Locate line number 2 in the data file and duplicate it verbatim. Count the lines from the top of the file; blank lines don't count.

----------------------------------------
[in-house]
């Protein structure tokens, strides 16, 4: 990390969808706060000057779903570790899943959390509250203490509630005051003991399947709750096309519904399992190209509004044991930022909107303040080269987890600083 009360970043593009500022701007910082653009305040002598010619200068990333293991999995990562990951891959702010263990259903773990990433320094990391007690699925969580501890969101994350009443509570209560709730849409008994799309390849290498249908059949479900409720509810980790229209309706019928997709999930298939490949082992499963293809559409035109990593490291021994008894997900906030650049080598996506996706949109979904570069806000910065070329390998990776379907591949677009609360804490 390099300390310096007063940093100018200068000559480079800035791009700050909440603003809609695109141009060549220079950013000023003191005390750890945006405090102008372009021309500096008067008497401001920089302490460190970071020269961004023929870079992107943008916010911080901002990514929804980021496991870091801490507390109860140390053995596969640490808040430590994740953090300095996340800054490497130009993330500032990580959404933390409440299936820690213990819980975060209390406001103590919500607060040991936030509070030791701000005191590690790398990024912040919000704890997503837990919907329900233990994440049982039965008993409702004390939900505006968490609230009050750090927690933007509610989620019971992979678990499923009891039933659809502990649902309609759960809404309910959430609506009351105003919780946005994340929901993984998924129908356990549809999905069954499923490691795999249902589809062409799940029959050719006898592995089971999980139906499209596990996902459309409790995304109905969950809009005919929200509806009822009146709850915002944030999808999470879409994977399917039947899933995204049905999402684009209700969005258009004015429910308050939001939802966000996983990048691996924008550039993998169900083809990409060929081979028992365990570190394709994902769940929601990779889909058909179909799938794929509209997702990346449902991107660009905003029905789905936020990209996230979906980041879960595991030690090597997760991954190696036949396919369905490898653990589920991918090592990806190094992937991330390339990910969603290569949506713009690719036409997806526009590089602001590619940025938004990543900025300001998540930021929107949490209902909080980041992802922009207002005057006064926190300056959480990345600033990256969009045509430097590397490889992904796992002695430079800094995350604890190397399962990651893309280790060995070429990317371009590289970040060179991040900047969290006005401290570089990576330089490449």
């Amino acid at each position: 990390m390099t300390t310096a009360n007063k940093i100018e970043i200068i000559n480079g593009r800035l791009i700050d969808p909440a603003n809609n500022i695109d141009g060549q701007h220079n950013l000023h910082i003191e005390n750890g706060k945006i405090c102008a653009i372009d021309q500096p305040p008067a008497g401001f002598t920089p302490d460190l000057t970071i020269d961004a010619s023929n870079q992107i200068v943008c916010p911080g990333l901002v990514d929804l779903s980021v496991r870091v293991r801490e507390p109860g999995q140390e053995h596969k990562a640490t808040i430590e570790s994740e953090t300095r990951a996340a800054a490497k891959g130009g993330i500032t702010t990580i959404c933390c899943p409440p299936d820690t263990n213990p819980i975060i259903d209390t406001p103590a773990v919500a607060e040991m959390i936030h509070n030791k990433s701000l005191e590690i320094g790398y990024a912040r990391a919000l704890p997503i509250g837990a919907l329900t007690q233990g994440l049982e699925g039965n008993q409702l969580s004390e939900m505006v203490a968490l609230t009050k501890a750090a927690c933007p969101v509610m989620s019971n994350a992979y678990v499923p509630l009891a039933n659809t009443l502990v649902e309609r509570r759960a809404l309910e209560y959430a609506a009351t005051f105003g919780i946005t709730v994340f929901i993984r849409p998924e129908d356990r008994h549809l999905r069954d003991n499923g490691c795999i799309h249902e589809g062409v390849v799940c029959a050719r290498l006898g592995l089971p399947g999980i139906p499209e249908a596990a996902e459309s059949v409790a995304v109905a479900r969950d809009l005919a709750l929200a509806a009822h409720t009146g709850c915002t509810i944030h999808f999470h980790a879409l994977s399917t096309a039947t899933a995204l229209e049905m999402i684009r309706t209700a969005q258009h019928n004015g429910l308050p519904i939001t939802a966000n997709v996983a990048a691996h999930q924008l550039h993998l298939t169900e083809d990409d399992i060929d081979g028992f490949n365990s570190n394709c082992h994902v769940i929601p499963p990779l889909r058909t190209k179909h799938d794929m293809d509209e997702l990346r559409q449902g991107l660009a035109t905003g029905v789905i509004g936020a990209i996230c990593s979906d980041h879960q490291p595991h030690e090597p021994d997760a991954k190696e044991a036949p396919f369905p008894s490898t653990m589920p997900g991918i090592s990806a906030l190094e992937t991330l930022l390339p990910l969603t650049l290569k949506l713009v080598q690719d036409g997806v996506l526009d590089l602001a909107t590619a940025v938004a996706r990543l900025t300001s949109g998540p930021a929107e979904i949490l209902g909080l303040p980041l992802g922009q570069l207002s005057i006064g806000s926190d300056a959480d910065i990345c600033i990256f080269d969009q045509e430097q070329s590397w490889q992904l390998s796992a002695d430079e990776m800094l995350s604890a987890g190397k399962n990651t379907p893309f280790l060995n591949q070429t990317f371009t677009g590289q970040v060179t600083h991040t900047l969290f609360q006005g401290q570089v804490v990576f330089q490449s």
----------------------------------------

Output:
């Protein structure tokens, strides 16, 4: 990390969808706060000057779903570790899943959390509250203490509630005051003991399947709750096309519904399992190209509004044991930022909107303040080269987890600083 009360970043593009500022701007910082653009305040002598010619200068990333293991999995990562990951891959702010263990259903773990990433320094990391007690699925969580501890969101994350009443509570209560709730849409008994799309390849290498249908059949479900409720509810980790229209309706019928997709999930298939490949082992499963293809559409035109990593490291021994008894997900906030650049080598996506996706949109979904570069806000910065070329390998990776379907591949677009609360804490 390099300390310096007063940093100018200068000559480079800035791009700050909440603003809609695109141009060549220079950013000023003191005390750890945006405090102008372009021309500096008067008497401001920089302490460190970071020269961004023929870079992107943008916010911080901002990514929804980021496991870091801490507390109860140390053995596969640490808040430590994740953090300095996340800054490497130009993330500032990580959404933390409440299936820690213990819980975060209390406001103590919500607060040991936030509070030791701000005191590690790398990024912040919000704890997503837990919907329900233990994440049982039965008993409702004390939900505006968490609230009050750090927690933007509610989620019971992979678990499923009891039933659809502990649902309609759960809404309910959430609506009351105003919780946005994340929901993984998924129908356990549809999905069954499923490691795999249902589809062409799940029959050719006898592995089971999980139906499209596990996902459309409790995304109905969950809009005919929200509806009822009146709850915002944030999808999470879409994977399917039947899933995204049905999402684009209700969005258009004015429910308050939001939802966000996983990048691996924008550039993998169900083809990409060929081979028992365990570190394709994902769940929601990779889909058909179909799938794929509209997702990346449902991107660009905003029905789905936020990209996230979906980041879960595991030690090597997760991954190696036949396919369905490898653990589920991918090592990806190094992937991330390339990910969603290569949506713009690719036409997806526009590089602001590619940025938004990543900025300001998540930021929107949490209902909080980041992802922009207002005057006064926190300056959480990345600033990256969009045509430097590397490889992904796992002695430079800094995350604890190397399962990651893309280790060995070429990317371009590289970040060179991040900047969290006005401290570089990576330089490449």